Violins are aimed at classical players and then secondly folk players. No good for any of that this violin is unexpectedly perfect for recording in the metal arena especially if you follow Kerry King of Slayer intention that the guitar is supposed to sound like anguished souls in hell.
SteveArmourae, on august 27, 2014 2 of 2 people found this review helpful
Price paid: £ 30
Features: Maybe the biggest selling violin in the world is the Parrot brand from China. It's amongst the cheapest alongside the Lark and Stagg brands. Consisting of a carved spruce top, carved maple back and side with inlaid boxwood parts comes with solid plastic case and ebony frog brail bow. The wood is cheap probably cut from immature trees. Bridge is one of the cheaper ones that befits the violin. Pegs are made of plastic but do remain in tune. The lacquering on the body of the violin is too heavy and looks to be laid on without any thought. // 6
Sound: If you want to torture children get them to learn violin playing on a Parrot! Other people seem to have found better examples but everyone that I've heard would have little Bethany having a breakdown as she struggles to get a tone out of one of these things and then years of therapy haunted by the violins out of tone screams.
It's a 10 for sound! Not for playing classical music but for making the shredding shrieks and unholy howls that death metal players can only dream of. Within seconds you sound like John Cale of The Velvet Underground at their most f--ked up glory. Screaming and cutting through sound comes naturally to this Devil's own fiddle. Get the engineer in the studio to multitrack your violin takes and then add effects to different tracks. You will obtain the purest death metal or extreme metal you will hear. Napalm Death and Man Is The Bastard will be small by comparison! Pure pain. Pure evil. Pure pleasure! // 10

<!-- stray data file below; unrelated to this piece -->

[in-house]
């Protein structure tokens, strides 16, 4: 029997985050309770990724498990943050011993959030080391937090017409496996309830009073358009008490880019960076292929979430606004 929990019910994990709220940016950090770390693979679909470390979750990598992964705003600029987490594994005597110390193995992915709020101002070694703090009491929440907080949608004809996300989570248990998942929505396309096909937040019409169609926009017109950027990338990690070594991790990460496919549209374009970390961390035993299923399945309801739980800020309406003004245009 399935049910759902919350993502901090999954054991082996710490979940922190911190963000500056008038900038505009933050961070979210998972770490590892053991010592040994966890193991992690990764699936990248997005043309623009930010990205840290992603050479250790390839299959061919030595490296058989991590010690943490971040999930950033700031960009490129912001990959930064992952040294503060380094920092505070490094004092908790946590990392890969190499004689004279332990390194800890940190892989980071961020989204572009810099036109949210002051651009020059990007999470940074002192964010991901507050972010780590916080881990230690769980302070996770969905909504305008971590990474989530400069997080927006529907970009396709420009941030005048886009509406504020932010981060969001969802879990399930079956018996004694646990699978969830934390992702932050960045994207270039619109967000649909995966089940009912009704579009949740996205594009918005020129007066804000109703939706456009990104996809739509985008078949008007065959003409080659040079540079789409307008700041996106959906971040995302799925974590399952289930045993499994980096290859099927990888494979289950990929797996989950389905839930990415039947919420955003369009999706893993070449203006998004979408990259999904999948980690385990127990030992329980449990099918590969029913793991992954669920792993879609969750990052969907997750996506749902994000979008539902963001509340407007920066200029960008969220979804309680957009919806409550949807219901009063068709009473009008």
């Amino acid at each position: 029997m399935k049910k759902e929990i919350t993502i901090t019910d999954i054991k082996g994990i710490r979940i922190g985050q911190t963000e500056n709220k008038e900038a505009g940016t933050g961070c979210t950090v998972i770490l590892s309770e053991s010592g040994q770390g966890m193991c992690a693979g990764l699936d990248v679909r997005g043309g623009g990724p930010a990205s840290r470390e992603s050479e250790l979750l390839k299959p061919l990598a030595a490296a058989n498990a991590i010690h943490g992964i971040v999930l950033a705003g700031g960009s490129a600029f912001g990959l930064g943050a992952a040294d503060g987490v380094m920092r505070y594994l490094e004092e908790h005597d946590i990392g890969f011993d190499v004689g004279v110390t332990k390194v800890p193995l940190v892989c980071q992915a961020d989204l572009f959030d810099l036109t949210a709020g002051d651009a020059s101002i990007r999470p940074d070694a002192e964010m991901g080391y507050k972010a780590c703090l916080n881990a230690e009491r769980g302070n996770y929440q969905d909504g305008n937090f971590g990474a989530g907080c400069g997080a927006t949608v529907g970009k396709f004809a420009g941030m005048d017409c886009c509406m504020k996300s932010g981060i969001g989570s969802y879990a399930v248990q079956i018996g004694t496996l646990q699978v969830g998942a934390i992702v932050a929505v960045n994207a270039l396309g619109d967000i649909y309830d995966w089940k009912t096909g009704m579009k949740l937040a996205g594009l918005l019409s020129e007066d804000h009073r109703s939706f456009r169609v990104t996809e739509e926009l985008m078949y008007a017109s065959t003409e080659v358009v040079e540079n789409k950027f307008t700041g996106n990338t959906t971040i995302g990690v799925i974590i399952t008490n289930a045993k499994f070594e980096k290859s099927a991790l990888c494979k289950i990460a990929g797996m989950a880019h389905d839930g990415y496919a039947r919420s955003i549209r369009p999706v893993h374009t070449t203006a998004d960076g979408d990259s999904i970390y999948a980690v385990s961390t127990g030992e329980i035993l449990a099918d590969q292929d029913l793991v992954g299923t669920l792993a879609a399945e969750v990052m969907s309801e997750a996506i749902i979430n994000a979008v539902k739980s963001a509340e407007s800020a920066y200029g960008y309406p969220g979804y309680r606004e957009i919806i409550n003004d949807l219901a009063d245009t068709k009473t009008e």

Reliability & Durability: At around £30 you won't care much about durability. Think of those Strads worth millions. I've had no problems in terms of its durability: 30 years in my possession it looks as over lacquered and average as when I bought it. Tuning pegs hold the tuning better than my more expensive violins or my cellos. I have always relied on the violin for its outlandish and growling noise it makes. It plays like sawing wood and keeps in tune despite the bow being pushed hard on the strings. Fingerboard and all other aspects of the Parrot has not deteriorated with age or playing. // 9
Ease of Use: As a classical music instrument it plays terribly. When I started playing other violins my bow arm when flying off the violin as I was playing it with the same dragging force that the Parrot demanded. All other violins require a softer touch as the bow glides smoothly over the strings with little effort. But the heavy dragging caused by this violin makes it very tactile and permits a forceful and passionate performance that other violins would not withstand, by responding through string bending, warping the sound of the note being played. So terrible to play for classical but very easy for eerie noises and screeches. // 10
Overall Impression: Violins are aimed at classical players and then secondly folk players. No good for any of that this violin is unexpectedly perfect for recording in the metal arena especially if you follow Kerry King of Slayer intention that the guitar is supposed to sound like anguished souls in hell. The Parrot violin enables to fulfill your death metal imaginings without requiring extensive guitar skills or an expensive guitar. Just set the studio microphones by the violin and scrape away. Because of its unusual sonic properties I prefer this to the other violins in the price range namely Stagg and Lark. For classical playing I would jump to a higher price bracket but for metal I would replace it immediately with another Parrot. // 10